"Objection, your honor!”
Brad closed his eyes for a second, took a breath and reopened them. He was standing in front of the jury trying to deliver his opening statement and this was the sixth time Pinsky had interrupted him. None of the objections so far had come anywhere close to being sustained.
This time, instead of calling the attorneys over to argue the objection in hushed tones at the bench Judge Isom had the deputy and trooper acting as twin bailiffs escort the jury out of the courtroom. Then he motioned for Pinsky to speak.
“Judge, the prosecutor used the phrase ‘I believe the evidence will show.’ This is clearly a personal endorsement of the evidence and as such violates my client’s due process rights under the Fifth and Fourteenth Amendments in that it asks the jury to base their observations and opinions on their trust of an official rather than the evidence itself.”
Brad stood from behind the prosecutor’s table and started to walk to the podium, but Judge Isom waved him back to his seat. “Mister Dollerby, if you have anything to say after I am through you will have an opportunity.”
The judge turned, giving Pinsky a stolid look. “Objection overruled. Furthermore, I find as a matter of fact and law that this objection was frivolous - that all the objections you have raised during the Commonwealth’s opening statement have ranged from frivolous to spurious - and that this Court does not believe these objections were made in good faith. As a remedy for this behavior, the Court is instructing you to hold all objections to the Commonwealth’s opening statements until both the Commonwealth and defense have concluded their opening statements.”
Pinsky was immediately back at the podium. “Judge, I object. The Virginia appellate courts are very clear in this. I must make timely objections and this means that I cannot wait until after opening or closing statements are made. I am required to object as the error occurs. Which means that I am required to object during the opening statement or I waive my objection.”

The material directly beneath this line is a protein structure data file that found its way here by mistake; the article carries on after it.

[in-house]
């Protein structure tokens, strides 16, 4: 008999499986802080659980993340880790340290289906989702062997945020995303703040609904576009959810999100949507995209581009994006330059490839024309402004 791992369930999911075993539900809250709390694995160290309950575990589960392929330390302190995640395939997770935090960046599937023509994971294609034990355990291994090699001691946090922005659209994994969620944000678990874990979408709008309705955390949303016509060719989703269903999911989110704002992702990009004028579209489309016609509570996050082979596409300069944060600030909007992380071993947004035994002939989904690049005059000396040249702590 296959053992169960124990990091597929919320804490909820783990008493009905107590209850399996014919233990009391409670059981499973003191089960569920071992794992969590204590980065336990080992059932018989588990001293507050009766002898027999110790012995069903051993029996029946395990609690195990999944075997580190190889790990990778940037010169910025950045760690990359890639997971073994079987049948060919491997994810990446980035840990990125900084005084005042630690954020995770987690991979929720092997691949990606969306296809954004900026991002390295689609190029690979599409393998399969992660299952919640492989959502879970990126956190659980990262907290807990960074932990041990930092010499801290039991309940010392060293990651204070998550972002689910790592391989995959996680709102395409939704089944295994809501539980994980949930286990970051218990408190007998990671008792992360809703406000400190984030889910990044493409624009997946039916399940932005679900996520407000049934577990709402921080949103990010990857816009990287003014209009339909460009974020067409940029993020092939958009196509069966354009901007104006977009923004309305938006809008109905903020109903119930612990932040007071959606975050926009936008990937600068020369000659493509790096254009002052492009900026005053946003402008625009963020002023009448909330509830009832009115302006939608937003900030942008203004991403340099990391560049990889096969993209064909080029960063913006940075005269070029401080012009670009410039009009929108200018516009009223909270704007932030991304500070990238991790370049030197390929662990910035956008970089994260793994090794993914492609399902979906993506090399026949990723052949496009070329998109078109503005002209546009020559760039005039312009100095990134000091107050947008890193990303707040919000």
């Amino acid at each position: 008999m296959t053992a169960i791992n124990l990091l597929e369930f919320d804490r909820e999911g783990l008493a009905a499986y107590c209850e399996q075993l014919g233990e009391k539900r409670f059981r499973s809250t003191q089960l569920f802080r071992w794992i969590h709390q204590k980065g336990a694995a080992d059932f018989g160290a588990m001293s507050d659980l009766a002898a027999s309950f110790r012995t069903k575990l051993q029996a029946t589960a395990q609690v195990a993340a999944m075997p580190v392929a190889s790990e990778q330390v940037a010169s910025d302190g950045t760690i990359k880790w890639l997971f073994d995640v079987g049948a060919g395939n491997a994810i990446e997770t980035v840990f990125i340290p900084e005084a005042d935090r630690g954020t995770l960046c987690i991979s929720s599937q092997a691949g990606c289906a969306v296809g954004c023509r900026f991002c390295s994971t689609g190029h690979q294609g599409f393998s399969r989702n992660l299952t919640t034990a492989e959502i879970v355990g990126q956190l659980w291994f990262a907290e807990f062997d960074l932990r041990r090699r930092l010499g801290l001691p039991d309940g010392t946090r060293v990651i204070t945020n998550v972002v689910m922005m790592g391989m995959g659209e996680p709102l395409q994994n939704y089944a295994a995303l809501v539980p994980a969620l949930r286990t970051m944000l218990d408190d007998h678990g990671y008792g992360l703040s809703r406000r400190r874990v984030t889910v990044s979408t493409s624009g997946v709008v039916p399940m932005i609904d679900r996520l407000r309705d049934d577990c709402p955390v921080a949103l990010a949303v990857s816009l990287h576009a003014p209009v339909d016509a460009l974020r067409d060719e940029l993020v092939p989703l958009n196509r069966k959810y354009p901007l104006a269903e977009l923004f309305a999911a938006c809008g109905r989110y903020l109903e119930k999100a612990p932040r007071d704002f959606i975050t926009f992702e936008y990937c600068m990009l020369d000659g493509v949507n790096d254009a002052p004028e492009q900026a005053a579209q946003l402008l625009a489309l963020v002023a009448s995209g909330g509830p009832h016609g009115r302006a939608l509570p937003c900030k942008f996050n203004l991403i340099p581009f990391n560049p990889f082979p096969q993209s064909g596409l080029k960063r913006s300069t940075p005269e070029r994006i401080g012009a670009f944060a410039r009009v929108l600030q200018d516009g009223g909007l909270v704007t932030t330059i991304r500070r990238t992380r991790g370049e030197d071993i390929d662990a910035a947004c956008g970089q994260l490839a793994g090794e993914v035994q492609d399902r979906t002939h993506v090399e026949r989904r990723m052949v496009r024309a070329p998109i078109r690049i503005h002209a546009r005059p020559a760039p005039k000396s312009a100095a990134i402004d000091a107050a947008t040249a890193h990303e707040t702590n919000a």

The judge held up a finger to quiet Pinsky. “During a trial, I have wide latitude to shape the law of the case. I’m shaping it. You will not object during opening statements and at this time I am going to extend the same ruling to closing statements. Objections are not meant to be a tactic, they are . . . “
“Judge!” Pinsky cut right across the judge. “I am required to make contemporaneous objections. Your order is contrary to Virginia law . . .”
“Your exception is noted.” The judge cut right back across Pinsky. “The law of this courtroom is that you will not use objections to interfere with statements or argument of other counsel. You will hold all your objections until after opening statements and you will do the same thing during closing arguments.”
“Mister Dollerby, please retake the podium and unless you have something further to add to this discussion we will bring the jury out and try to get through opening statements before we send the jury home for the day.”
Gil was ready to spit nails. He hated small town judges with small town god complexes. This was a capital case - what did the idiot expect? Every capital murder trial was filled with objections. Everything that could possibly save the defendant's life on appeal had to be objected to so it could be argued on appeal. Otherwise the appellate courts would ignore it no matter how blatantly the prosecutor violated the law.
Sure, the Virginia Supreme Court kept saying that if it was impossible to object then the defense did not have to and the illegal and unconstitutional acts of the trial court and the prosecutor could be argued on appeal without an objection. However, Gil had read too many opinions from appellate courts to trust that. The first thing appellate courts always did was try to find a way to wiggle out of their responsibilities and he was certain that this impossibility rule would generate a lot of boilerplate paragraphs but actually be ignored in practice.
Another problem was that the local prosecutor was borderline incompetent. It was obvious this guy had never tried a serious case in his life and that he was not used to trying cases against anyone who knew law and procedure. He kept making all sorts of little mistakes. None of them were significant enough that Gil thought the particular mistake would be enough to get the case overturned on appeal. Nevertheless, the aggregate of hundreds of little mistakes could provide an overall violation of the defendant's due process rights that was impossible for the appellate courts to ignore. Therefore, Gil had to object to preserve them all on the record.